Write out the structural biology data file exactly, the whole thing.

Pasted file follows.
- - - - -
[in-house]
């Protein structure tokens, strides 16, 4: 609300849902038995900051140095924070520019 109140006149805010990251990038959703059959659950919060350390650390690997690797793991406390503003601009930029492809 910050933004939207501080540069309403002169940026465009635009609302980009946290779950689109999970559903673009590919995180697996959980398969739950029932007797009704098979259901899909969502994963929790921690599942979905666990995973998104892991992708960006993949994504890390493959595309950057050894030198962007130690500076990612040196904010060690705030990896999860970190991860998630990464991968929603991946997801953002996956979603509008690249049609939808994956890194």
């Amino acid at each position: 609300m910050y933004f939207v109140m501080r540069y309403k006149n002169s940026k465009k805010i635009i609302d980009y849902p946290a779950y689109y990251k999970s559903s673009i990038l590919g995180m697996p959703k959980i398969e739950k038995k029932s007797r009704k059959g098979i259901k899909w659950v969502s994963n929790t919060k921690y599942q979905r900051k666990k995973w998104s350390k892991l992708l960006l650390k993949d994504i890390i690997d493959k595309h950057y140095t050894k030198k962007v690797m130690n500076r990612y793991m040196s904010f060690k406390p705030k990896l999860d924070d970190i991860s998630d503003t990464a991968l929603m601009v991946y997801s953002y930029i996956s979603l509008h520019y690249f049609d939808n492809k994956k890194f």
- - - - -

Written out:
[in-house]
């Protein structure tokens, strides 16, 4: 609300849902038995900051140095924070520019 109140006149805010990251990038959703059959659950919060350390650390690997690797793991406390503003601009930029492809 910050933004939207501080540069309403002169940026465009635009609302980009946290779950689109999970559903673009590919995180697996959980398969739950029932007797009704098979259901899909969502994963929790921690599942979905666990995973998104892991992708960006993949994504890390493959595309950057050894030198962007130690500076990612040196904010060690705030990896999860970190991860998630990464991968929603991946997801953002996956979603509008690249049609939808994956890194």
């Amino acid at each position: 609300m910050y933004f939207v109140m501080r540069y309403k006149n002169s940026k465009k805010i635009i609302d980009y849902p946290a779950y689109y990251k999970s559903s673009i990038l590919g995180m697996p959703k959980i398969e739950k038995k029932s007797r009704k059959g098979i259901k899909w659950v969502s994963n929790t919060k921690y599942q979905r900051k666990k995973w998104s350390k892991l992708l960006l650390k993949d994504i890390i690997d493959k595309h950057y140095t050894k030198k962007v690797m130690n500076r990612y793991m040196s904010f060690k406390p705030k990896l999860d924070d970190i991860s998630d503003t990464a991968l929603m601009v991946y997801s953002y930029i996956s979603l509008h520019y690249f049609d939808n492809k994956k890194f």